Competitive Pressures and Transition to Entrepreneurship: Empirical Evidence from Female Workers

Virgilio Failla, Francesca Melillo, Toke Reichstein

Publikation: Bidrag til konferencePaperForskningpeer review

Resumé

This paper investigates whether the likelihood of entrepreneurial activity is associated with the competitive pressures for promotion within a firm. We argue that competitive pressures increase the relative attractiveness of entrepreneurship as a career option. We test our prediction using a comprehensive matched employer-employee longitudinal data set from Denmark. To mitigate endogeneity concerns, we exploit variation in the gender composition of established firms as women are systematically found to be less competitive than man. We find that workers are more likely to become entrepreneurs if they start working in organizational settings with strong competitive pressures. Furthermore, this competitive effect is more pronounced in firms that are entrepreneurially prominent, i.e. firms that spawn more entrepreneurial ventures, suggesting that combining different sources of incentives to entrepreneurship has a positive non-linear effect. Our results have strong implications for managers, prospect entrepreneurs and policy makers.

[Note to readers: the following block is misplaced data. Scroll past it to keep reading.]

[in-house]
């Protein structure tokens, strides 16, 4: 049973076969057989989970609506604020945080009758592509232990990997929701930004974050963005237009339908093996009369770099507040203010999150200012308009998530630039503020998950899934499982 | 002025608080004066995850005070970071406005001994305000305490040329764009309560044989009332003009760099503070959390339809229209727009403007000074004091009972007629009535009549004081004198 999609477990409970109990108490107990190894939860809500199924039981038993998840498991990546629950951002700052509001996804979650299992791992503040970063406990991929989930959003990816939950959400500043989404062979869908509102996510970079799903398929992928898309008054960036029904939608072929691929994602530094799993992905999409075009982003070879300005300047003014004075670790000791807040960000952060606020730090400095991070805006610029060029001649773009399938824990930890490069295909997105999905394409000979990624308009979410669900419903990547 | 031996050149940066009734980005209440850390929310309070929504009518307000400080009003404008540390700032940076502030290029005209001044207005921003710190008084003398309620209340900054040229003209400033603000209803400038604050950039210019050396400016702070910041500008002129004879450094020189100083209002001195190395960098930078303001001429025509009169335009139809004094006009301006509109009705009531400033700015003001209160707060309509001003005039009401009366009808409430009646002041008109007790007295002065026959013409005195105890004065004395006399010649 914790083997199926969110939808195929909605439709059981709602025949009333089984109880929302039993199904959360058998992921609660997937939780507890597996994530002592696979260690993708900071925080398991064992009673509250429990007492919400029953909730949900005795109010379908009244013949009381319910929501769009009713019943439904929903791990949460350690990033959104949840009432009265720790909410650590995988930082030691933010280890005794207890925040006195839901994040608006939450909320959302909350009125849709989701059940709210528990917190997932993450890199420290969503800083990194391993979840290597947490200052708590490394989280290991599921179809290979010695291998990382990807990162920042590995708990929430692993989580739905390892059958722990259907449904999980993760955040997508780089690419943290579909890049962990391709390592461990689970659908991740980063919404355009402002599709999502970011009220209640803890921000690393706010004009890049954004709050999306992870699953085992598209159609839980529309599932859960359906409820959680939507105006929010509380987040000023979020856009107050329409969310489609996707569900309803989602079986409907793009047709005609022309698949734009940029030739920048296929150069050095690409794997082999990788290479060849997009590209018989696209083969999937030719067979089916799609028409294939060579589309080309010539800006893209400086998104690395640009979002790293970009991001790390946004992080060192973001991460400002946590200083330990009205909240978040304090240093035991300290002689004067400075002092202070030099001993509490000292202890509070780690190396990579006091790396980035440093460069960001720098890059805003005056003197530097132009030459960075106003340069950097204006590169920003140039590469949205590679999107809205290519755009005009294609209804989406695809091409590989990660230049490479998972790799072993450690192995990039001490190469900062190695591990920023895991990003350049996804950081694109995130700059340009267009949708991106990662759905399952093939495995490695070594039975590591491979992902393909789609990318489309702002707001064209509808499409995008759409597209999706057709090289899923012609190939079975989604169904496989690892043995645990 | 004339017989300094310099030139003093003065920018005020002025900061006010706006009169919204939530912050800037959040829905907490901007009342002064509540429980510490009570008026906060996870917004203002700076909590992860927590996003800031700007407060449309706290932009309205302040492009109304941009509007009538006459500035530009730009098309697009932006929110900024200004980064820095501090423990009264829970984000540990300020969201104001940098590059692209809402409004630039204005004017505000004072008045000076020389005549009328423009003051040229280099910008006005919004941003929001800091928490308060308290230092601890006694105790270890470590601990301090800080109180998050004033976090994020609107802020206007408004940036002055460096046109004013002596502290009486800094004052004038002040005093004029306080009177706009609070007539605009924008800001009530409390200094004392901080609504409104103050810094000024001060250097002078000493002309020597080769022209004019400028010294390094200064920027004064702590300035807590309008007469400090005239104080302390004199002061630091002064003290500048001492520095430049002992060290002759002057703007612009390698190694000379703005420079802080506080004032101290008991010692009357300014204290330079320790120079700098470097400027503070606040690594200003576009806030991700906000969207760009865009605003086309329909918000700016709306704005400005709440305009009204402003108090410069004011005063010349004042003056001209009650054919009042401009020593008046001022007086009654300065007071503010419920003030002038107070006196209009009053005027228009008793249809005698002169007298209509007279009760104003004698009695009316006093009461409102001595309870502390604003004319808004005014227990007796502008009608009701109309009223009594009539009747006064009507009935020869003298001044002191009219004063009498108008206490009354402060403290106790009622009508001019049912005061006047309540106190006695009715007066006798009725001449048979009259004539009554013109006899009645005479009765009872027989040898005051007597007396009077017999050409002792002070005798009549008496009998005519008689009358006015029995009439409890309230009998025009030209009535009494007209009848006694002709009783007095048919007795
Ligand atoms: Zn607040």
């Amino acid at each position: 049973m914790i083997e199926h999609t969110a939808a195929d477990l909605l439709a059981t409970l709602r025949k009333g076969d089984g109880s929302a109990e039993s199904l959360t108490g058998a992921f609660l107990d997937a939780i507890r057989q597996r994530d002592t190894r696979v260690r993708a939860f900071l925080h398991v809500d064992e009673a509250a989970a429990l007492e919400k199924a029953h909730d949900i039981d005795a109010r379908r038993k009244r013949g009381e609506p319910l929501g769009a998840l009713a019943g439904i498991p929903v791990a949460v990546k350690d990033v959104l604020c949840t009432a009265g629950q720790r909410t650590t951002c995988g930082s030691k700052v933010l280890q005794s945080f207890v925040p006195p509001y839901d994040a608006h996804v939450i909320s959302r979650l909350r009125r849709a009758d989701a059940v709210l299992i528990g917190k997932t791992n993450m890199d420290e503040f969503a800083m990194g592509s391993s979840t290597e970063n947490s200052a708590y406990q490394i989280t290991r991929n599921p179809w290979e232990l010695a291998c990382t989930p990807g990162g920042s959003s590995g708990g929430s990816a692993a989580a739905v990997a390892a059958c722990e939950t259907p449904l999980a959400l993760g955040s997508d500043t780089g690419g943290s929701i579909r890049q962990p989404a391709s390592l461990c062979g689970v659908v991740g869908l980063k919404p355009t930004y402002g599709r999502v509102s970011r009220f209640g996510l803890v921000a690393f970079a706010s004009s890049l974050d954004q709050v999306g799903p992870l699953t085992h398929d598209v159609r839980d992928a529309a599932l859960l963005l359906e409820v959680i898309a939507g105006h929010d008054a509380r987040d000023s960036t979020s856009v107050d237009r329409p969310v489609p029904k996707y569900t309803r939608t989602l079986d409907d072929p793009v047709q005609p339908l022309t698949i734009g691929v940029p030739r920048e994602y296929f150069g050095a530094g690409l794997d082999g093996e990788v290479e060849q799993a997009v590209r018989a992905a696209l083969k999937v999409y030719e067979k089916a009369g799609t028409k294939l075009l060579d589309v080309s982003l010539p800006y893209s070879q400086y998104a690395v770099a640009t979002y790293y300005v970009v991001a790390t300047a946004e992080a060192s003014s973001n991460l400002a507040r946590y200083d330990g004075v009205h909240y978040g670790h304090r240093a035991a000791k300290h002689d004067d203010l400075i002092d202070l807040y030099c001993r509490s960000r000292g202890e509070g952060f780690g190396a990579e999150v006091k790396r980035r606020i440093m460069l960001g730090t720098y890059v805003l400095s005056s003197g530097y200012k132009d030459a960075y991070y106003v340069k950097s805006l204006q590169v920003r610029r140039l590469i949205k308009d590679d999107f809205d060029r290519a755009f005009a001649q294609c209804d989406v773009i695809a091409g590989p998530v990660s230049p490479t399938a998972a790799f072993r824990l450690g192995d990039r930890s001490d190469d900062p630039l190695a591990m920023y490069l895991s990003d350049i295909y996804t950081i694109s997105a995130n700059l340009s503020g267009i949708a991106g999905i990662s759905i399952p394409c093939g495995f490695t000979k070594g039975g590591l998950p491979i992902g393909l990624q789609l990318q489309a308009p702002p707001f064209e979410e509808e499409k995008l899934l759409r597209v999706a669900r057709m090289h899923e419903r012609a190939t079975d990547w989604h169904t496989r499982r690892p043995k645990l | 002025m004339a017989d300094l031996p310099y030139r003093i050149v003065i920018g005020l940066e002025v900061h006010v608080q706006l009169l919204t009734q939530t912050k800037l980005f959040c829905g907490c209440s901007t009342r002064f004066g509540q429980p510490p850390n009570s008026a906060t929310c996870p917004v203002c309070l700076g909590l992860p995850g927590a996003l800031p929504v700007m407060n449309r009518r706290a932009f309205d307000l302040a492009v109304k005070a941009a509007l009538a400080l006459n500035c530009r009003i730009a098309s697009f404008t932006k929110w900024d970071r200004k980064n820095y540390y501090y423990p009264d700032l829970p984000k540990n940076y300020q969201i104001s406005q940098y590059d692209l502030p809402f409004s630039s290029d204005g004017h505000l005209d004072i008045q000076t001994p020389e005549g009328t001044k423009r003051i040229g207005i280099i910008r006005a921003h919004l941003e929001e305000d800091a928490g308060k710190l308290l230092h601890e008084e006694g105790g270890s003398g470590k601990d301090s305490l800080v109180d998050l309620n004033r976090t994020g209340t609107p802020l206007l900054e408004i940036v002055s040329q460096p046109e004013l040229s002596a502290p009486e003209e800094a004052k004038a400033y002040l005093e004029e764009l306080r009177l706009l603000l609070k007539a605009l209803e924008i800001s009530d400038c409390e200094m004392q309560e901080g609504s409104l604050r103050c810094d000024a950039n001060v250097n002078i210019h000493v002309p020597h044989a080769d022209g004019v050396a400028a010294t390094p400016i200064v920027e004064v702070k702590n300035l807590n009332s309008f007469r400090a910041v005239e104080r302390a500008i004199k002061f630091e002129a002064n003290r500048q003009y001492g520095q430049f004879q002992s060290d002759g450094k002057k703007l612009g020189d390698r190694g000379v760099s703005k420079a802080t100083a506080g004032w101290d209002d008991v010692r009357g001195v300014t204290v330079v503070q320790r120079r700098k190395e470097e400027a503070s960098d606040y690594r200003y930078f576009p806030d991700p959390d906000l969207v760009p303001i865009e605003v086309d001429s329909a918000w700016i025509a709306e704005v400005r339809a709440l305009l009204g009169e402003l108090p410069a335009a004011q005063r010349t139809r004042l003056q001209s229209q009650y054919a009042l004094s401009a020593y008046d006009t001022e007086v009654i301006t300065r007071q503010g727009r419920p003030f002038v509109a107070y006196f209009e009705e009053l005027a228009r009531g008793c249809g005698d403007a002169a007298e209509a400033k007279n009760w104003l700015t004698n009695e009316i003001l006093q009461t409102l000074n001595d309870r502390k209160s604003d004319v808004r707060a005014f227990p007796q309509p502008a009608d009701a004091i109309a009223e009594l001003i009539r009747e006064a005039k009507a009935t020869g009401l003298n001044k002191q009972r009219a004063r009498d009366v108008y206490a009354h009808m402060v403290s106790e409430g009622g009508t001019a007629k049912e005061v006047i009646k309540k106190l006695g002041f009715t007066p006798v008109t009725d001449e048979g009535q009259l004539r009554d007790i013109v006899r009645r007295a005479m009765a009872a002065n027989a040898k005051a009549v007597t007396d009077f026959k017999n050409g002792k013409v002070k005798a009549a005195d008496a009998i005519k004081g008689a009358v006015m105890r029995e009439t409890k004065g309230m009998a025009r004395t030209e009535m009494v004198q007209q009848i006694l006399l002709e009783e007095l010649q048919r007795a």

This paper investigates whether the likelihood of entrepreneurial activity is associated with the competitive pressures for promotion within a firm. We argue that competitive pressures increase the relative attractiveness of entrepreneurship as a career option. We test our prediction using a comprehensive matched employer-employee longitudinal data set from Denmark. To mitigate endogeneity concerns, we exploit variation in the gender composition of established firms as women are systematically found to be less competitive than man. We find that workers are more likely to become entrepreneurs if they start working in organizational settings with strong competitive pressures. Furthermore, this competitive effect is more pronounced in firms that are entrepreneurially prominent, i.e. firms that spawn more entrepreneurial ventures, suggesting that combining different sources of incentives to entrepreneurship has a positive non-linear effect. Our results have strong implications for managers, prospect entrepreneurs and policy makers.